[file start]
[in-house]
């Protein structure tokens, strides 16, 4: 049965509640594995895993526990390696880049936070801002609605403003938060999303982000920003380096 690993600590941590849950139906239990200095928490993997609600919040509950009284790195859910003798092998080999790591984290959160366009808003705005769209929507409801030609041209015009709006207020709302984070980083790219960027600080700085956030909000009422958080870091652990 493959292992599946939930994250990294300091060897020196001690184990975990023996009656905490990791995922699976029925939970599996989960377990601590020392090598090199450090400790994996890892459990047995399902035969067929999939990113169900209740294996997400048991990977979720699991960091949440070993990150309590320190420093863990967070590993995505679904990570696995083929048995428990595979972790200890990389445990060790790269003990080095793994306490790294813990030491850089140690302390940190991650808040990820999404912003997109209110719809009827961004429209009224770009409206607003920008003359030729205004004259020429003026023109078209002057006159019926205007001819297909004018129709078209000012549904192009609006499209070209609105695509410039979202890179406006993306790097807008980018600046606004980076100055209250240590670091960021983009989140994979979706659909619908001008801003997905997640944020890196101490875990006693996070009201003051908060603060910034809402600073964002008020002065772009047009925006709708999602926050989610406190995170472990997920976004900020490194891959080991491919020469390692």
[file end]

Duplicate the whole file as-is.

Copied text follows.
[in-house]
């Protein structure tokens, strides 16, 4: 049965509640594995895993526990390696880049936070801002609605403003938060999303982000920003380096 690993600590941590849950139906239990200095928490993997609600919040509950009284790195859910003798092998080999790591984290959160366009808003705005769209929507409801030609041209015009709006207020709302984070980083790219960027600080700085956030909000009422958080870091652990 493959292992599946939930994250990294300091060897020196001690184990975990023996009656905490990791995922699976029925939970599996989960377990601590020392090598090199450090400790994996890892459990047995399902035969067929999939990113169900209740294996997400048991990977979720699991960091949440070993990150309590320190420093863990967070590993995505679904990570696995083929048995428990595979972790200890990389445990060790790269003990080095793994306490790294813990030491850089140690302390940190991650808040990820999404912003997109209110719809009827961004429209009224770009409206607003920008003359030729205004004259020429003026023109078209002057006159019926205007001819297909004018129709078209000012549904192009609006499209070209609105695509410039979202890179406006993306790097807008980018600046606004980076100055209250240590670091960021983009989140994979979706659909619908001008801003997905997640944020890196101490875990006693996070009201003051908060603060910034809402600073964002008020002065772009047009925006709708999602926050989610406190995170472990997920976004900020490194891959080991491919020469390692």